Cloud Database Report: Oracle, AWS, and Snowflake Take on All Challengers

By: John Foley

Cloud Database Report: Oracle, AWS, and Snowflake Take on All Challengers

By: John Foley

THE PLAYERS

Cloud Database Top 20

The cloud database market is growing and changing, as incumbents led by Oracle compete with the Big 3 cloud service providers—AWS, Google, and Microsoft—and dozens of specialists and startups. 

The innovations are coming fast and furious. I wrote recently about 10 major advances that hit the market in a single month, including a serverless vector database, a fully managed graph database, and Oracle’s latest “converged” database. The database market has been prolific in this respect for years. Carnegie Mellon University tracks a whopping 740 database management systems in its Database of Databases

With so many options, how does an organization choose the best one for its particular needs? The Cloud Database Report has identified 20 cloud database providers that, in our analysis, are the leaders. They represent a cross-section of the market—the incumbents, the cloud service providers, and the challengers. 

We used four criteria in choosing the Cloud Database Top 20: 

  1. Enterprise capabilities. Vendors with a complete range of services and support that enterprises may want or need. Fully managed services are a plus. 
  2. Platform adaptability. Tools, services, and APIs for data integration/migration and application compatibility are must-haves. 
  3. Innovation. A steady pipeline of new, modern, differentiating capabilities. 
  4. Demonstrated business value. Customer success is the #1 proof point. 

 

Deeply rooted incumbents

Conventional wisdom has it that “old guard” vendors like Oracle, IBM, and Teradata, which have been selling database systems for 30-plus years, are vulnerable to being displaced by newer, cloud-native technologies. The reality is that it’s not easy to uproot installed databases or vendors. There may be years of investment, organizational experience, skills, tools, and infrastructure associated with existing database environments. And data migration and applications compatibility are barriers to change.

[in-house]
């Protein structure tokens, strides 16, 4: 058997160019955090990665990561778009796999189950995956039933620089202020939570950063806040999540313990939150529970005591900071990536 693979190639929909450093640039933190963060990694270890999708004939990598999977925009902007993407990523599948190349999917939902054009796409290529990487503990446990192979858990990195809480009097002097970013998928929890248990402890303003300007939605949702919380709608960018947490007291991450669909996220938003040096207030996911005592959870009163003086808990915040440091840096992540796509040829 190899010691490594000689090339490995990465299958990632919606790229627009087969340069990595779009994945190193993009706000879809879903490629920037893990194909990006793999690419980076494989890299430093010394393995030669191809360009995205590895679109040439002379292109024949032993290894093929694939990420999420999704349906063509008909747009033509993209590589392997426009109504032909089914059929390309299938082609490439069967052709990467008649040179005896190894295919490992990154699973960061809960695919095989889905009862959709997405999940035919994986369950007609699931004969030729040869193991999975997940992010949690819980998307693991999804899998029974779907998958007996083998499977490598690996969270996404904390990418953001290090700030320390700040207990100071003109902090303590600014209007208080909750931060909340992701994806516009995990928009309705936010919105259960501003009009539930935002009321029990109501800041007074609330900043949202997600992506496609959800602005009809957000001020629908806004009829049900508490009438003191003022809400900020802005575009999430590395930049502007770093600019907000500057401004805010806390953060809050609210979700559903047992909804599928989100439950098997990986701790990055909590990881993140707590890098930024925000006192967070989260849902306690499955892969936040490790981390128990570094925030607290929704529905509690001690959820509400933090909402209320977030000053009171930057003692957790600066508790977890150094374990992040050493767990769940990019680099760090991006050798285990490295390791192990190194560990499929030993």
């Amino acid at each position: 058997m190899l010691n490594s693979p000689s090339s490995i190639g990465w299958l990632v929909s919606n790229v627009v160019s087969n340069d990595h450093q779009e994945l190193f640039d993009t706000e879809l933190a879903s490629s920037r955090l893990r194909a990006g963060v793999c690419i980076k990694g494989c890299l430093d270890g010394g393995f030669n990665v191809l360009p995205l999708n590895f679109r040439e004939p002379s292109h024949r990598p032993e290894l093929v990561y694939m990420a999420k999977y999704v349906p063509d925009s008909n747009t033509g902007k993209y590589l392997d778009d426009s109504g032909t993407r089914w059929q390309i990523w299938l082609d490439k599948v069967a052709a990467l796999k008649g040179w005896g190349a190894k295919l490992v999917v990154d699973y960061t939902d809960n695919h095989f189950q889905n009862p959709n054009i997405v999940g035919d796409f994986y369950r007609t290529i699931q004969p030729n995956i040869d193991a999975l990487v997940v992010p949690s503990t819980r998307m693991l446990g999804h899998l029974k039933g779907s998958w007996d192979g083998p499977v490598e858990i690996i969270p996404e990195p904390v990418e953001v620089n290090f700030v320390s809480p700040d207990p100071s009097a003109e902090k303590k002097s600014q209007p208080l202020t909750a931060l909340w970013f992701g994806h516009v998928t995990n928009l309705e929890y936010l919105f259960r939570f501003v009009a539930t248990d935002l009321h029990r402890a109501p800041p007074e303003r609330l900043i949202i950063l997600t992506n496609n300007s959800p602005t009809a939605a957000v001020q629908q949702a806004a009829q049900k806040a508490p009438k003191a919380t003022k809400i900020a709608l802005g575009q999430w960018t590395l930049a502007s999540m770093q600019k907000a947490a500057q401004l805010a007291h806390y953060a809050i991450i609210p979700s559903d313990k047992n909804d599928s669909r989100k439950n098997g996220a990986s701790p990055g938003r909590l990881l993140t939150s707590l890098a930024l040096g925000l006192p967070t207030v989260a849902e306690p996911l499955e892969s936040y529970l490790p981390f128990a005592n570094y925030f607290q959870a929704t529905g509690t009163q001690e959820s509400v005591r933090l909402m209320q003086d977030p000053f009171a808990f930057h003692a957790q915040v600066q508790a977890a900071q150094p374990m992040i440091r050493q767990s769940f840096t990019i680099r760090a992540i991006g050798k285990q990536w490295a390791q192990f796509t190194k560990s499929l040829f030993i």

With its worldwide installed base, Oracle is a natural target for other cloud database companies. The slings and arrows go something like this: “Oracle is a legacy DBMS and expensive.” AWS CEO Andy Jassy recently called Oracle an “unhappy place” for customers. 

But Oracle has proven to be resilient, both in maintaining its on-premises customer base and competing in the cloud. In Q2 of FY2021, Oracle reported that consumption revenue was up 64% for Oracle Autonomous Database and 139% for Oracle Cloud Infrastructure. Not bad for a “legacy” software company. 

The competitive landscape is like Abbott & Costello’s Who’s on First. When Larry Ellison was asked about Oracle’s ability to compete with cloud-first competitors, he responded that Snowflake “doesn’t remotely compare” to Oracle’s Autonomous Database. Instead, Ellison said, Snowflake was “just killing” Amazon Redshift. 

Snowflake sees AWS, Azure, and Google Cloud as its most immediate competitors. “Our competitive environment is very much dominated by the public cloud vendors,” CEO Frank Slootman told analysts. 

In summary: Snowflake is going after AWS, Microsoft, and Google Cloud. Those cloud leaders all want a piece of Oracle’s customer base. And Oracle, according to Ellison, is in a class of its own. For more on this, see my blog post “Can Oracle Beat AWS and Snowflake in the Cloud Database Wars?

 

Stalwarts and startups

Other vendors are refining their own competitive advantages. Teradata, once the epitome of an on-premises data warehouse vendor, recently announced availability of its cloud data analytics platform, Teradata Vantage, on Microsoft’s and Google Cloud’s marketplaces, added support for more data sources, and introduced a free cloud trial of Vantage. 

At the same time, cloud database startups are driving innovation with new products and business models. In January, Cockroach Labs announced it raised another $160 million in funding for its SQL database. Shortly thereafter, Databricks disclosed $1 billion in series G funding, with AWS, Microsoft, and Salesforce among the investors.